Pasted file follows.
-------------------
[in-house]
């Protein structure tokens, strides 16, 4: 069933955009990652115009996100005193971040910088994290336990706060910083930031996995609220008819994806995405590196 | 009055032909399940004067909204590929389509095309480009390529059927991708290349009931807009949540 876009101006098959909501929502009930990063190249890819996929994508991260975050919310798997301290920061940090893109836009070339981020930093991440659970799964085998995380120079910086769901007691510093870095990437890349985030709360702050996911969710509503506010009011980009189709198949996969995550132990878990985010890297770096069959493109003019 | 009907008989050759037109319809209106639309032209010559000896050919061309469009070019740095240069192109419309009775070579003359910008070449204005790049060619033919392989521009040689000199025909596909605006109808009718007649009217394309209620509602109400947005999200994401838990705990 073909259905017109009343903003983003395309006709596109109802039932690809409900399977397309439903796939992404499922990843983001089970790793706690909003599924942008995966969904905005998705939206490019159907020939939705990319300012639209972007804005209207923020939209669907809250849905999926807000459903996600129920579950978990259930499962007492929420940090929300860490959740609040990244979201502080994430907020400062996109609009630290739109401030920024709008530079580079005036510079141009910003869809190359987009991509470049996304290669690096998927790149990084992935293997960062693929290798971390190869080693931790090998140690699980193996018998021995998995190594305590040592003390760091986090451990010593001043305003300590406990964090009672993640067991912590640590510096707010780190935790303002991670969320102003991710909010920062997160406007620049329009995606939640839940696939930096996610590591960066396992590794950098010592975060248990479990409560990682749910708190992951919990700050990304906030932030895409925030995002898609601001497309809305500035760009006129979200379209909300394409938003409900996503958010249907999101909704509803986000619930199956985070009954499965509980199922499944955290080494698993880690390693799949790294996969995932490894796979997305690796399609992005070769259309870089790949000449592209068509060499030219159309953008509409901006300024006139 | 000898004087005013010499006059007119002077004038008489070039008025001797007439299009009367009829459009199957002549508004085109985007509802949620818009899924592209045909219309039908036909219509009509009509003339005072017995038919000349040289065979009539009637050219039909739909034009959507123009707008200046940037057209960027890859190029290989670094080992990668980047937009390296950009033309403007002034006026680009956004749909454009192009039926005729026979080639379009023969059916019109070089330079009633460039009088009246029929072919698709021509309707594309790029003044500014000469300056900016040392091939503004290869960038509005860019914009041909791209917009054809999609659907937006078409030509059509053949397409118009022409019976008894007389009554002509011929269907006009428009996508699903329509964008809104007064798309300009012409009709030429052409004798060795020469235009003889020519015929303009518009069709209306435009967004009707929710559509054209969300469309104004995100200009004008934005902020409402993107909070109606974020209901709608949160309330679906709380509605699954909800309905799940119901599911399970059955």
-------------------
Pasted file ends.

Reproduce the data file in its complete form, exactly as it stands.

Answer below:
[in-house]
């Protein structure tokens, strides 16, 4: 069933955009990652115009996100005193971040910088994290336990706060910083930031996995609220008819994806995405590196 | 009055032909399940004067909204590929389509095309480009390529059927991708290349009931807009949540 876009101006098959909501929502009930990063190249890819996929994508991260975050919310798997301290920061940090893109836009070339981020930093991440659970799964085998995380120079910086769901007691510093870095990437890349985030709360702050996911969710509503506010009011980009189709198949996969995550132990878990985010890297770096069959493109003019 | 009907008989050759037109319809209106639309032209010559000896050919061309469009070019740095240069192109419309009775070579003359910008070449204005790049060619033919392989521009040689000199025909596909605006109808009718007649009217394309209620509602109400947005999200994401838990705990 073909259905017109009343903003983003395309006709596109109802039932690809409900399977397309439903796939992404499922990843983001089970790793706690909003599924942008995966969904905005998705939206490019159907020939939705990319300012639209972007804005209207923020939209669907809250849905999926807000459903996600129920579950978990259930499962007492929420940090929300860490959740609040990244979201502080994430907020400062996109609009630290739109401030920024709008530079580079005036510079141009910003869809190359987009991509470049996304290669690096998927790149990084992935293997960062693929290798971390190869080693931790090998140690699980193996018998021995998995190594305590040592003390760091986090451990010593001043305003300590406990964090009672993640067991912590640590510096707010780190935790303002991670969320102003991710909010920062997160406007620049329009995606939640839940696939930096996610590591960066396992590794950098010592975060248990479990409560990682749910708190992951919990700050990304906030932030895409925030995002898609601001497309809305500035760009006129979200379209909300394409938003409900996503958010249907999101909704509803986000619930199956985070009954499965509980199922499944955290080494698993880690390693799949790294996969995932490894796979997305690796399609992005070769259309870089790949000449592209068509060499030219159309953008509409901006300024006139 | 000898004087005013010499006059007119002077004038008489070039008025001797007439299009009367009829459009199957002549508004085109985007509802949620818009899924592209045909219309039908036909219509009509009509003339005072017995038919000349040289065979009539009637050219039909739909034009959507123009707008200046940037057209960027890859190029290989670094080992990668980047937009390296950009033309403007002034006026680009956004749909454009192009039926005729026979080639379009023969059916019109070089330079009633460039009088009246029929072919698709021509309707594309790029003044500014000469300056900016040392091939503004290869960038509005860019914009041909791209917009054809999609659907937006078409030509059509053949397409118009022409019976008894007389009554002509011929269907006009428009996508699903329509964008809104007064798309300009012409009709030429052409004798060795020469235009003889020519015929303009518009069709209306435009967004009707929710559509054209969300469309104004995100200009004008934005902020409402993107909070109606974020209901709608949160309330679906709380509605699954909800309905799940119901599911399970059955």